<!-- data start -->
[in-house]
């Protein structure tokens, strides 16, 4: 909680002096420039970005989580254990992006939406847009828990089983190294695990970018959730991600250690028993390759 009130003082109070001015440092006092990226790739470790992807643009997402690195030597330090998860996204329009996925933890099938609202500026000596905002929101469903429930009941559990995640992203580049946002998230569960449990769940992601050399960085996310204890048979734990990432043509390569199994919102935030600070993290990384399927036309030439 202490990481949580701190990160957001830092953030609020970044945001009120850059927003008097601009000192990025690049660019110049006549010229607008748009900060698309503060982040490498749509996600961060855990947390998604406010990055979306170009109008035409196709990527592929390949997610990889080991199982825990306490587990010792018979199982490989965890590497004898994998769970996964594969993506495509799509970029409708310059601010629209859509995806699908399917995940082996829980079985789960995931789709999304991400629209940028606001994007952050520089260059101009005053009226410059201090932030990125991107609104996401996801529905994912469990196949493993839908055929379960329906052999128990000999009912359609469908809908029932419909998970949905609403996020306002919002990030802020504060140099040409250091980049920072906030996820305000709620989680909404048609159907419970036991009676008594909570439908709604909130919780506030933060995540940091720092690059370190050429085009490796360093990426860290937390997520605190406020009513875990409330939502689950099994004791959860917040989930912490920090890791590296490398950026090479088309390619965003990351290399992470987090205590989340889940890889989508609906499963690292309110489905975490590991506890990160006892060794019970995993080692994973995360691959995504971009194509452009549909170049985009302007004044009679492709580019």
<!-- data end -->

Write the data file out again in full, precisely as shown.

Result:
[in-house]
């Protein structure tokens, strides 16, 4: 909680002096420039970005989580254990992006939406847009828990089983190294695990970018959730991600250690028993390759 009130003082109070001015440092006092990226790739470790992807643009997402690195030597330090998860996204329009996925933890099938609202500026000596905002929101469903429930009941559990995640992203580049946002998230569960449990769940992601050399960085996310204890048979734990990432043509390569199994919102935030600070993290990384399927036309030439 202490990481949580701190990160957001830092953030609020970044945001009120850059927003008097601009000192990025690049660019110049006549010229607008748009900060698309503060982040490498749509996600961060855990947390998604406010990055979306170009109008035409196709990527592929390949997610990889080991199982825990306490587990010792018979199982490989965890590497004898994998769970996964594969993506495509799509970029409708310059601010629209859509995806699908399917995940082996829980079985789960995931789709999304991400629209940028606001994007952050520089260059101009005053009226410059201090932030990125991107609104996401996801529905994912469990196949493993839908055929379960329906052999128990000999009912359609469908809908029932419909998970949905609403996020306002919002990030802020504060140099040409250091980049920072906030996820305000709620989680909404048609159907419970036991009676008594909570439908709604909130919780506030933060995540940091720092690059370190050429085009490796360093990426860290937390997520605190406020009513875990409330939502689950099994004791959860917040989930912490920090890791590296490398950026090479088309390619965003990351290399992470987090205590989340889940890889989508609906499963690292309110489905975490590991506890990160006892060794019970995993080692994973995360691959995504971009194509452009549909170049985009302007004044009679492709580019």